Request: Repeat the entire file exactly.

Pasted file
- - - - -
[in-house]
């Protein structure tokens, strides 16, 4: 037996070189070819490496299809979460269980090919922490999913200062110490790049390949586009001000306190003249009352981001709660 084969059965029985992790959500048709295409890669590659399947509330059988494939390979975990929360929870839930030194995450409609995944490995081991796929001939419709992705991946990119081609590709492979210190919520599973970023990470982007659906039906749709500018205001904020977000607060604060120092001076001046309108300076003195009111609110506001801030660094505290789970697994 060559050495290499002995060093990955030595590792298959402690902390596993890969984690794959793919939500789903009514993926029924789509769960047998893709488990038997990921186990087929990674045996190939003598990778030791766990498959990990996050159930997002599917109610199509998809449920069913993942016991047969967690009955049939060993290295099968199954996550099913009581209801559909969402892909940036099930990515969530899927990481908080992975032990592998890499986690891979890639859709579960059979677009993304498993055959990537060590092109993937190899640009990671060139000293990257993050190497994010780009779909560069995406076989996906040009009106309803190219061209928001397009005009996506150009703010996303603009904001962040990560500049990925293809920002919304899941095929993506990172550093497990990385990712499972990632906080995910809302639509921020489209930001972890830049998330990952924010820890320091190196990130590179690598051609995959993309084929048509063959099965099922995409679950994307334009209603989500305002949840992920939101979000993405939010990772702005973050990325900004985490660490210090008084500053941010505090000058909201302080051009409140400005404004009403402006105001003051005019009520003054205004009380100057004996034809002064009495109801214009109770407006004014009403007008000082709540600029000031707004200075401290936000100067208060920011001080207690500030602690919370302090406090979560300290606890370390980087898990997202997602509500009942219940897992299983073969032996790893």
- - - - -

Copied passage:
[in-house]
């Protein structure tokens, strides 16, 4: 037996070189070819490496299809979460269980090919922490999913200062110490790049390949586009001000306190003249009352981001709660 084969059965029985992790959500048709295409890669590659399947509330059988494939390979975990929360929870839930030194995450409609995944490995081991796929001939419709992705991946990119081609590709492979210190919520599973970023990470982007659906039906749709500018205001904020977000607060604060120092001076001046309108300076003195009111609110506001801030660094505290789970697994 060559050495290499002995060093990955030595590792298959402690902390596993890969984690794959793919939500789903009514993926029924789509769960047998893709488990038997990921186990087929990674045996190939003598990778030791766990498959990990996050159930997002599917109610199509998809449920069913993942016991047969967690009955049939060993290295099968199954996550099913009581209801559909969402892909940036099930990515969530899927990481908080992975032990592998890499986690891979890639859709579960059979677009993304498993055959990537060590092109993937190899640009990671060139000293990257993050190497994010780009779909560069995406076989996906040009009106309803190219061209928001397009005009996506150009703010996303603009904001962040990560500049990925293809920002919304899941095929993506990172550093497990990385990712499972990632906080995910809302639509921020489209930001972890830049998330990952924010820890320091190196990130590179690598051609995959993309084929048509063959099965099922995409679950994307334009209603989500305002949840992920939101979000993405939010990772702005973050990325900004985490660490210090008084500053941010505090000058909201302080051009409140400005404004009403402006105001003051005019009520003054205004009380100057004996034809002064009495109801214009109770407006004014009403007008000082709540600029000031707004200075401290936000100067208060920011001080207690500030602690919370302090406090979560300290606890370390980087898990997202997602509500009942219940897992299983073969032996790893």